There have been big changes down at talkSPORT's South Bank offices since the acquisition of its parent company, The Wireless Group, last June by Ulster TV for £98.2 million. Not least the departure of its bombastic chief executive, Kelvin MacKenzie, and the arrival of Scott Taunton to run talkSPORT and TWG's 16 local stations.
Taunton, a proud Australian who loves his cricket and rugby, is certainly different from MacKenzie in his approach to business, but there are similarities in that he is passionate about what he does and can talk ten to the dozen.
We meet to discuss talkSPORT's commitment to the forthcoming Fifa World Cup (it is an official broadcaster and will carry all the games live on its various platforms) and the change in the station's outlook since UTV took over.
UTV's approach was to cull management, and senior staff, including MacKenzie's sales director son, Ashley, departed. "Kelvin had a big team, which we felt we did not need," Taunton says. "There were times when The Wireless Group looked more like a family business than a company with shareholders.
We needed to make changes quickly - we got rid of most of the senior management and the rest was done by internal promotion, especially by empowering people on the programming side."
Improving relationships with advertisers was also a goal. "The main focus was on re-establishing good relationships with London agencies and on dealing with them in a professional way. Once they put their toe in the water and realised if we said we'd deliver then we'd deliver, then this worked," Taunton says.
Taunton has come to the job of chief executive of UTV Radio in a roundabout way. Hailing from Canberra, he was a computer programmer in Australia when he came to Belfast to visit some friends in 1995. He ended up staying to launch his own business, which was acquired by UTV in 2000. He then worked on UTV's mergers and acquisitions strategy before taking his current role.
The advertising industry has found Taunton refreshing to work with. Jonathan Barrowman, the head of radio at Initiative, says: "TalkSPORT is approachable, practical and there's been a noticeable shift in the style and stature of management. Taunton is a very open, approachable guy, in contrast to his predecessor. Previously, you felt every single deal was waved under Kelvin's nose, but Scott has empowered people and the dialogue we have is open."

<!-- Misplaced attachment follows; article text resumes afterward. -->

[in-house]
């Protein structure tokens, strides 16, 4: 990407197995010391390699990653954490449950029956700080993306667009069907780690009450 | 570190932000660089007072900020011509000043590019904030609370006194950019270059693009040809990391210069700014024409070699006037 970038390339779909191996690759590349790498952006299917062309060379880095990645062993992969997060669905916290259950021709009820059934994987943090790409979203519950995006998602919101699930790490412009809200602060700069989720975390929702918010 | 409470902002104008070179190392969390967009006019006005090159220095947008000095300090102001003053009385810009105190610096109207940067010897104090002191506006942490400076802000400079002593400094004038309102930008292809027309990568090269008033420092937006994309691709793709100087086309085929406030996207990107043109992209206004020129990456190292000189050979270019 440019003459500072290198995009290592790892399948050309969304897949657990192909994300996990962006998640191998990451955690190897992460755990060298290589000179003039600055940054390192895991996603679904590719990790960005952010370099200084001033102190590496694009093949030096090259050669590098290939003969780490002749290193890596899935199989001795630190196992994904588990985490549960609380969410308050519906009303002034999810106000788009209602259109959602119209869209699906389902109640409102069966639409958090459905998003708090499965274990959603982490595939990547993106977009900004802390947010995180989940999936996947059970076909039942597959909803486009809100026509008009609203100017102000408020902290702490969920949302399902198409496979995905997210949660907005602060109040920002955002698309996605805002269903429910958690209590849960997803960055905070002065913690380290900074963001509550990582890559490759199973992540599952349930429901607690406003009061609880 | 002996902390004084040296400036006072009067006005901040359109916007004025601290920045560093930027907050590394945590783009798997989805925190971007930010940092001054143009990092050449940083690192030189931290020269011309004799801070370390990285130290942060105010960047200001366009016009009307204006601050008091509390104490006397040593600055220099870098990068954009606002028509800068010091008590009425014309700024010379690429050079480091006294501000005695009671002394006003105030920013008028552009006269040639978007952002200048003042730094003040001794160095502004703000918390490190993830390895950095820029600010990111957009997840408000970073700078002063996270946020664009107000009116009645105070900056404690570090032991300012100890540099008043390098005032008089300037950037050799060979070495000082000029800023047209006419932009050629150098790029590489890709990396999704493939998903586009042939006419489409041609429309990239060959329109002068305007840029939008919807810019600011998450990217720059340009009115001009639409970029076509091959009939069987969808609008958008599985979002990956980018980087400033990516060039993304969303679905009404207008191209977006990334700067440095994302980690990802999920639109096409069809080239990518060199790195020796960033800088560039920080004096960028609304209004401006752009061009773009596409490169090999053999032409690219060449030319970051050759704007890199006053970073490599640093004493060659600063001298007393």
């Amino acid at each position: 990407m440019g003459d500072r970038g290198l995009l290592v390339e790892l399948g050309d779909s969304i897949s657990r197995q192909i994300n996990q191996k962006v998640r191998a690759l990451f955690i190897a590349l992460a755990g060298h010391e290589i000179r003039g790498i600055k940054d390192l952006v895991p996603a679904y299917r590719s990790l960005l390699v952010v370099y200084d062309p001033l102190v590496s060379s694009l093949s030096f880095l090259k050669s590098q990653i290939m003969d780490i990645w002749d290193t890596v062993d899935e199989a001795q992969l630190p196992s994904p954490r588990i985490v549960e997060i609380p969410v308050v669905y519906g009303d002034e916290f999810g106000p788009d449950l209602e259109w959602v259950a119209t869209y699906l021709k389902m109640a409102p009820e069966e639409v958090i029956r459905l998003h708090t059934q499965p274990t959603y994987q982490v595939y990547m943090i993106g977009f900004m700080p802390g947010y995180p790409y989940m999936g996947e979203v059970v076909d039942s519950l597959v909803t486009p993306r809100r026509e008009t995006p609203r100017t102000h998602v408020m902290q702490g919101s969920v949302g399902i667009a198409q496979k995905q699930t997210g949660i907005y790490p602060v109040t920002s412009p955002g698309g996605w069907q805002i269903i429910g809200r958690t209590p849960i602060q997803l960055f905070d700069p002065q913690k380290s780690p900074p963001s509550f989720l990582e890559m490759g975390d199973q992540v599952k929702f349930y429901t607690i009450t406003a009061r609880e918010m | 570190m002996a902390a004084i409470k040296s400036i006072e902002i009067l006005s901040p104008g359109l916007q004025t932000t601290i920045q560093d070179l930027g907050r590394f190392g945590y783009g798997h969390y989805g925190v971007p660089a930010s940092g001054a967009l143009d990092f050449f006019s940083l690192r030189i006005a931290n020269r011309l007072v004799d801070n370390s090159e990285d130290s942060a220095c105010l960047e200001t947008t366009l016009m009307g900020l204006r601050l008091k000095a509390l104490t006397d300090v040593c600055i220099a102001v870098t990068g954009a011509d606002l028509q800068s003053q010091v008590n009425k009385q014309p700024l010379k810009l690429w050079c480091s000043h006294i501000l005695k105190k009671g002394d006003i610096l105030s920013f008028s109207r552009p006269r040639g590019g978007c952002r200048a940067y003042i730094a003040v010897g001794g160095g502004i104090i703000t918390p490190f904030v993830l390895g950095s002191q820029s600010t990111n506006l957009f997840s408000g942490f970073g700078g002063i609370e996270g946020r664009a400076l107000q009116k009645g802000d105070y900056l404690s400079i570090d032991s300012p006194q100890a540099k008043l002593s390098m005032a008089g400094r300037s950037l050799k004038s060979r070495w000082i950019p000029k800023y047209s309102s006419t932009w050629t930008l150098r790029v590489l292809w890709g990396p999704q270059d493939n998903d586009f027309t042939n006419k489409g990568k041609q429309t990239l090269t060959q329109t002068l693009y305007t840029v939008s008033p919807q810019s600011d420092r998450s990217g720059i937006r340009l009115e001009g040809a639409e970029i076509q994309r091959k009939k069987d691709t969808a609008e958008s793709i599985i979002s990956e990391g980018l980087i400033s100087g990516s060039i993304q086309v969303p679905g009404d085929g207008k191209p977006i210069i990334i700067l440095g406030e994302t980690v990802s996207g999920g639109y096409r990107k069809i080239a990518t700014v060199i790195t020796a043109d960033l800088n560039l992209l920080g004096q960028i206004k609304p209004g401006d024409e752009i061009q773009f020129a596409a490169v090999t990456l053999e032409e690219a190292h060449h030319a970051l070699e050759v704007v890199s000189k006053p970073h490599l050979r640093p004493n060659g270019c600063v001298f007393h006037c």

The next stage in talkSPORT's development is World Cup coverage. It may have pre-sold £2.5 million in sponsorship packages but it is spending £2 million on broadcast rights and £1.5 million on an advertising campaign. The emphasis looks to be on encouraging new listeners to trial the station during the tournament rather than on making a fast buck.
There have been adjustments to the station's content and presenting style that could encourage those who have been put off before. Barrowman says: "It was too much like The Sun. It's now a little bit more professional and sober - sports rights are the key thing in this but the challenge is converting this to revenue."
However, this sobriety is not being taken too far. The station still has a knack for promotion - its recent hiring of George Galloway as a presenter is an example - and some of its content still pushes the boundaries of good taste. Taunton refuses to discuss yet another reported bust-up between station management and the breakfast presenter Alan Brazil, apparently over some on-air trails.
Taunton's main frustration in attempting to take the station into regular profit is that he reckons the talkSPORT audience, often assumed to be cabbies and white-van men, is undervalued. "We're much cheaper than Capital Radio, yet we have what is supposed to be a hard-to-reach audience of men who love talking about sport," he says.
Under Taunton, UTV Radio (which made a UK operating profit of £4.8 million in 2005) is investing more in its local stations and recently launched the speech-based station Talk 107 in Edinburgh. Critics feel its strategy lacks focus but Taunton argues investment in local news, travel and entertainment will unite its stations against more music-driven rivals.
UTV Radio has been more conciliatory with the radio industry than in Mackenzie's TWG days. TalkSPORT's last Rajar figure was down significantly (its national reach fell 16.6 per cent to 2.1 million) but Taunton is more patient with the system than MacKenzie, who set up a rival audience panel.
"I agree with Kelvin but not the way he went about it. It's our currency and, until we have another, we have to work with it," he says.
UTV also broke bread with the radio industry and agreed to rejoin its industry body, The RadioCentre. This did not go smoothly, with UTV initially refused a seat on the body's board. This has been resolved in UTV's favour and Taunton says he has no problem with other board members.
However, he sees his role as something of an agent provocateur: "There has been this recent tendency to think that we operate these big radio companies, but they are small in media company and big corporate terms.
We need to recognise we are a cottage industry scraping for every penny we can get. Magic isn't the number-one station in London, Radio 4 is. We need to wise up and start fighting as a group."
Most treasured possession: A piece of the Melbourne Cricket Ground turf
Interests outside work Rugby, cricket and a good night out
Favourite place for a holiday: Great Barrier Reef
Radio show you unwind to: Given my job, I have to turn the radio off to
Describe yourself in three words: Aussie, Aussie, Aussie